• Only check your messages once a day.
  • Unsubscribe from all email lists.
  • Put your phone in silent mode throughout the day.
  • Two hours before bedtime, turn off your phone completely.
  • Install a monitoring app to understand how much time we waste online.

9. Spend Time Outside

Few things will de-stress you like spending time in nature. Make this a daily habit, and you will soon experience more peace.

Here are some ideas:

  • Right after waking up, get outside and sit in the sun for 15 minutes. Take off as many clothes as possible to maximize vitamin D production.
  • Every morning, pack your food for your lunch break. Then, during lunch break, go outside, find a patch of grass, and eat your lunch there.
  • Every day after work, drive to a nearby park and walk for an hour. If the weather allows, take off your shoes and walk around barefoot.
  • Every weekend, go for an extensive hike. Drive to a forest or a mountain, leave your car, and switch to explorer mode.

10. Learn To Say “No”

It is imperative that you learn to say “No.” If you keep trying to please everybody, you will lose yourself.

There are several ways to say “No” politely:

  • You could point the other person to another, better resource.
  • You could buy yourself time by responding, “Let me get back to you by email.”
  • You could excuse yourself by saying, “Unfortunately, I’m busy with work.”

It’s good to know these options. But sometimes, you just have to be blunt, for someone to get the message. Practice that as well.

In any case, make “No” your default answer. Be polite or direct about it, but make yourself understood. This is how you protect your focus.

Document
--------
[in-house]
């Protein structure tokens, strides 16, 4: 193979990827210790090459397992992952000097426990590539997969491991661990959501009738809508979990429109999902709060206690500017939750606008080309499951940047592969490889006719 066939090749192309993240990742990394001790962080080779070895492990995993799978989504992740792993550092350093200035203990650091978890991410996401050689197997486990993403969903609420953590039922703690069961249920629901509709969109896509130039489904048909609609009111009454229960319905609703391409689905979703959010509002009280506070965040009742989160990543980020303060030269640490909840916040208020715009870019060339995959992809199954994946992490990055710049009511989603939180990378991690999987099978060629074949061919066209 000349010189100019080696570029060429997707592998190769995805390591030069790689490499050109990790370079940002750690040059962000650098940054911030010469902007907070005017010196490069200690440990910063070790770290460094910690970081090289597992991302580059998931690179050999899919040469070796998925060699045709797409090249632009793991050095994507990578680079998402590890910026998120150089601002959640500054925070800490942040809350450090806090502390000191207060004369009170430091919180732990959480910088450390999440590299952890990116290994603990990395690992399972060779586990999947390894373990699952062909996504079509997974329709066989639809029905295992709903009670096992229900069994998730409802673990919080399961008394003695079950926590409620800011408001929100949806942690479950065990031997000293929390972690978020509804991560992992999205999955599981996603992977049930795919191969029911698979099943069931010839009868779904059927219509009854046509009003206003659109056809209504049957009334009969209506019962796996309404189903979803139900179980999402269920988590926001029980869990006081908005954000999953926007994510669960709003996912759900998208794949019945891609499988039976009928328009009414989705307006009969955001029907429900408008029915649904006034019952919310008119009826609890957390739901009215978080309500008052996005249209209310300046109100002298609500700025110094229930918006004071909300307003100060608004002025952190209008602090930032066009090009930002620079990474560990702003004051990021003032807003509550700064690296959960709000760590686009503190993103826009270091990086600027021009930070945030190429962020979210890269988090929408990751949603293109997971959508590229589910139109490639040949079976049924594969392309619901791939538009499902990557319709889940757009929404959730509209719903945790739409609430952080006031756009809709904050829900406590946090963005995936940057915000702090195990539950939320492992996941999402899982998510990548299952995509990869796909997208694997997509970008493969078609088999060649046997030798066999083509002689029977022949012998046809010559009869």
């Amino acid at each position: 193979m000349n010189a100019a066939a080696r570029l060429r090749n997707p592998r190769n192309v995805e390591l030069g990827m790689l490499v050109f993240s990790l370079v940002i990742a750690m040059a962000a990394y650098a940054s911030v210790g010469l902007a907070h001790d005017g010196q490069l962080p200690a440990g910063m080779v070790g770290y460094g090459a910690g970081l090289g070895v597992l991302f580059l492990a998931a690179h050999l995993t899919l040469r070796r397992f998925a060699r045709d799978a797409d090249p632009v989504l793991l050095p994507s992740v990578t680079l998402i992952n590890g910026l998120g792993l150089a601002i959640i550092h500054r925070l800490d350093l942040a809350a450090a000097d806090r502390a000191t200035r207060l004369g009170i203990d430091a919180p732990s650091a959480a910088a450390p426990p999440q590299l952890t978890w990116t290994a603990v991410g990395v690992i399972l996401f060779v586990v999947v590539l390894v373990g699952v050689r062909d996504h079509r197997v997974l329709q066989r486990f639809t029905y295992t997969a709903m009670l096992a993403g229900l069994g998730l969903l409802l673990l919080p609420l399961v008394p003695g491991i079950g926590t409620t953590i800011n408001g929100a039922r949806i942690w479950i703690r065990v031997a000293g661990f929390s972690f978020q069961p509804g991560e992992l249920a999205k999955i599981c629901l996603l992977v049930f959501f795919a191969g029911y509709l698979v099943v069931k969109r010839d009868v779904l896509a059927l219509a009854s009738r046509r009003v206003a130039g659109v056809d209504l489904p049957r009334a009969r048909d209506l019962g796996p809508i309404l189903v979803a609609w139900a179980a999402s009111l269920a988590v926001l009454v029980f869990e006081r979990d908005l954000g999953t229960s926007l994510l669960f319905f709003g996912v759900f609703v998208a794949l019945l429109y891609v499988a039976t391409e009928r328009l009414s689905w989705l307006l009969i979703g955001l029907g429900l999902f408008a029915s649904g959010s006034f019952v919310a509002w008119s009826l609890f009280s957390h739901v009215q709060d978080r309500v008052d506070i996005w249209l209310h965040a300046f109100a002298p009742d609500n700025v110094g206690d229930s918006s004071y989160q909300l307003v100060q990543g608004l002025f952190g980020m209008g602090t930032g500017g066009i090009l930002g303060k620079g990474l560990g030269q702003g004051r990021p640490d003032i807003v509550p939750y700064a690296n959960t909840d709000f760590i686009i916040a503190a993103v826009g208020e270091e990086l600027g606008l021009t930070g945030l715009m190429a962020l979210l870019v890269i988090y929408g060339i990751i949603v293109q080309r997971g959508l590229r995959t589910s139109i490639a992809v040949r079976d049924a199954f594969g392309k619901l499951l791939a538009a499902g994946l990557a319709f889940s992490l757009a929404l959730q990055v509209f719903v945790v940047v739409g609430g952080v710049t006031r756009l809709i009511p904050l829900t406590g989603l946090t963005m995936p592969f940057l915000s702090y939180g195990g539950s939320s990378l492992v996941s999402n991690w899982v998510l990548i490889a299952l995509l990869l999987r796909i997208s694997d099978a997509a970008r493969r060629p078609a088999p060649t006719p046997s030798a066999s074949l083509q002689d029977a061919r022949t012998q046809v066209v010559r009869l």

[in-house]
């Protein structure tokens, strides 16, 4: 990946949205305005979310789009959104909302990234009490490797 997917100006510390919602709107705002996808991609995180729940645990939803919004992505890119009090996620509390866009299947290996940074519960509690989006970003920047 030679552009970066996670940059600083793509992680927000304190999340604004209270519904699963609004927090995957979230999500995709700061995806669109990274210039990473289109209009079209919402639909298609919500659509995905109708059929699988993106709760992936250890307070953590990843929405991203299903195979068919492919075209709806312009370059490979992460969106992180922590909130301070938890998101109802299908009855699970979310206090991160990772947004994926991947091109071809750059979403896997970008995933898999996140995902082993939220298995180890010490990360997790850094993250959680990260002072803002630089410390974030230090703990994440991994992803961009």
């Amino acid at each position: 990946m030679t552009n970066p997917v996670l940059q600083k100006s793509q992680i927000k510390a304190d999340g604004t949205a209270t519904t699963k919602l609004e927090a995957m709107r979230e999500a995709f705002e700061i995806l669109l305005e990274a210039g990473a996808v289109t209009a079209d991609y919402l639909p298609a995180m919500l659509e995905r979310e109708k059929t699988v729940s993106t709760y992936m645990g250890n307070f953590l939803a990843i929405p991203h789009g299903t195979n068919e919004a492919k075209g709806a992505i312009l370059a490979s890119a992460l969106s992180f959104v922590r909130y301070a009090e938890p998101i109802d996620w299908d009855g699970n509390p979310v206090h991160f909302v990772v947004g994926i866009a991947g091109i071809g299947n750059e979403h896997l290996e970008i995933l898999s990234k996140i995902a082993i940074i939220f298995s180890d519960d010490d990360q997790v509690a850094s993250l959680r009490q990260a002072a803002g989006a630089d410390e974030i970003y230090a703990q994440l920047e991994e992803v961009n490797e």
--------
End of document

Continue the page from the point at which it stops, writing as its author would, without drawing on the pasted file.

11. Buy Less Stuff

The less stuff you own, the less complexity you will experience. No complicated buying decisions, no maintenance, no repairs.

What is not there cannot bother you.

Hence, every time you feel the impulse to purchase something, ask yourself first:

  • Do I really need this item? Will I not make do without it?
  • Will this purchase save me time? Or will it encourage me to waste time?
  • Will this item bring me lasting joy? Or will I just get a quick high from buying it?

12. Learn To Meditate

Meditation allows you to step out of your busy mind. It’s like taking a vacation from yourself.

Don’t overcomplicate this. Go somewhere quiet, sit down, and close your eyes. Now observe yourself.

If you are feeling anxious, observe yourself being anxious — your rapid breath, your high heart rate, the negative self-talk. If you are excited, watch yourself being excited. If you are bored, behold all the signs of boredom.

Don’t try to suppress anything, just watch. Do this for long enough, and a wonderful, deep contentedness will set in.

13. Practice Gratitude

Again, keep it simple. Sit down for 10 minutes at night with a journal and reflect on what you are thankful for in life. Pen three or four sentences, done.

Alternatively, if you don’t feel weird doing so, talk to yourself. I like to do so during my daily walk. I will discuss with myself all that is going well at the moment; it lifts my mood like nothing else.